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Presentation on theme: "PREPARED BY: MS LEE MEE LING (SRN, SON) WOUNDS & TYPE OF DRESSING MATERIALS."— Presentation transcript:


2 LEARNING OBJECTIVES At the end of this session, the students are able to: 1. Define what wound is. 2. Recognize different types of wound based on their descriptions and characteristics shown. 3. Describe process of wound healing. 4. Identify commonly used dressing materials used for wound dressing.

3 DEFINITION OF WOUND Any physical injury involving a break in the skin or tissues, usually caused by an act or accident rather than by a disease.

4 TYPES OF WOUND NO.TERMSDESCRIPTIONS / CHARACTERISTICS 1.Intentional wound Occur during therapy eg. during operation or venipuncture or treatment. 2.Unintentional wound Caused by accidental conditions eg. cuts or falls. 3.Closed wound Traumatized tissues without a break in the skin eg. bruises. 4.Open wound Traumatized tissues with skin break or mucous membrane surface is broken.

5 CONT’ Open wound Intentional woundUnintentional wound Close wound

6 CONT’ NO.TERMSDESCRIPTIONS / CHARACTERISTICS 5.Contusion wound Closed wound; skin appears bruised from damaged blood vessels. Caused by blow from a blunt instrument. 6.Incision wound Open wound; deep or swallow. Caused by sharp instrument eg. knife or scalpel. 7.Abrasion wound Open wound involving the skin. Caused by surface scrape, either unintentional eg. scraped knee from a fall or intentional eg. dermal abrasion to remove birthmarks.

7 CONT’ Contusion woundIncision wound Abrasion wound

8 CONT’ NO.TERMSDESCRIPTIONS / CHARACTERISTICS 8.Puncture wound Open wound. Caused by penetration of the skin and often the underlying tissues by a sharp instrument; either intentional or unintentional. 9.Laceration wound Open wound; edges are often jagged. Caused by tissues torn apart, often from accidents eg. machinery. 10.Penetrating wound Open wound. Caused by penetration of the skin and the underlying tissues, usually unintentional eg. from a bullet or metal fragments.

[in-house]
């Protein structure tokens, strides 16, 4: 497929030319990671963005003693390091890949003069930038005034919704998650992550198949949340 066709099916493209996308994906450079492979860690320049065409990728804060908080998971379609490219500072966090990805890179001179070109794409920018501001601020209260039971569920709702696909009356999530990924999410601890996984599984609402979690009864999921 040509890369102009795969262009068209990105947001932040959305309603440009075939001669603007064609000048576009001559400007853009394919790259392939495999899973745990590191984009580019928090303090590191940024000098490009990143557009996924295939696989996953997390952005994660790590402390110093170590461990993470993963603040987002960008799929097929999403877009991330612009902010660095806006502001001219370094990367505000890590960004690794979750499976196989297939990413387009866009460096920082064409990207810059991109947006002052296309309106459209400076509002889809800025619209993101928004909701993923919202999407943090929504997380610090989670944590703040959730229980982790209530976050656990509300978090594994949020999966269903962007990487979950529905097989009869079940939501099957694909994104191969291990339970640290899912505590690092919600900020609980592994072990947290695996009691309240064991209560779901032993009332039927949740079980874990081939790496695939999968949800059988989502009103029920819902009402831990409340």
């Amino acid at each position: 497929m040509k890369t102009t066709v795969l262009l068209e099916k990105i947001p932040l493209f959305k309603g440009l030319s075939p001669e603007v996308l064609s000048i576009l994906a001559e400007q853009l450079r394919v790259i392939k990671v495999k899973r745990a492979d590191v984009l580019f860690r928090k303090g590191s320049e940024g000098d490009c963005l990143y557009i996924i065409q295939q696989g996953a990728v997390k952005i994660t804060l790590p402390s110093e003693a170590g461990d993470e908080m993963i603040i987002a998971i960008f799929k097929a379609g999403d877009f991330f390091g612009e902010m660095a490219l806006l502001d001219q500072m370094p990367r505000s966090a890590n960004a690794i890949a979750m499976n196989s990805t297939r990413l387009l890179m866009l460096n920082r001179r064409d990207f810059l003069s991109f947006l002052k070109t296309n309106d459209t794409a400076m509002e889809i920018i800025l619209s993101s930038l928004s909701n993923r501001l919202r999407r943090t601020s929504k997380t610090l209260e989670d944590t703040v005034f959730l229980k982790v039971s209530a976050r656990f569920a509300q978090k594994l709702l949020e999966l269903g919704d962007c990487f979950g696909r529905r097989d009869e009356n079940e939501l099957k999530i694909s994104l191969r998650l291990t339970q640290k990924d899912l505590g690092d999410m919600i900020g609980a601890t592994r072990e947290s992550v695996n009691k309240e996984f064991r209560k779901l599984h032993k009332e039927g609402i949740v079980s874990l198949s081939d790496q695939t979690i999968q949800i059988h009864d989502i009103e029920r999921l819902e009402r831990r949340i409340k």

9 CONT’ Punctured woundLaceration wound Penetrating wound

10 CONT’ NO.TERMSDESCRIPTIONS / CHARACTERISTICS 11.Clean woundUninfected wound in which minimal inflammation is encountered and the respiratory, alimentary, genital and urinal tracts are not entered. Wound granulation present. 12.Contaminated wound Include open, fresh, accidental wounds and surgical wounds involving a major break in sterile technique or a large amount of spillage from the gastrointestinal tract. Contaminated wounds show evidence of inflammation. 13.Dirty / Infected wound Include wounds containing dead tissues and wounds with evidence of a clinical infection eg. presence of purulent discharge or maggots.

11 CONT’ Clean woundContaminated wound Dirty/Infected wound

12 PROCESS OF WOUND HEALING WOUNDS HEAL IN 3 PHASES : 1.Inflammation phase - is when blood clots form, bacteria are attacked to prevent infection, and key biochemical cells gather at the site of the wound, causing it to swell. - inflammation begins almost immediately after injury, peaking at 3-5 days.

13 CONT’ 2. Proliferation phase - when these key cells multiply at the wound site to make new tissue and blood vessels. - open wounds generally heal from the bottom up, as cells multiply to fill in the wound with new tissue.

14 CONT’ 3. Remodeling phase - where the wound is healed and the initial scar tissue is gradually restructured.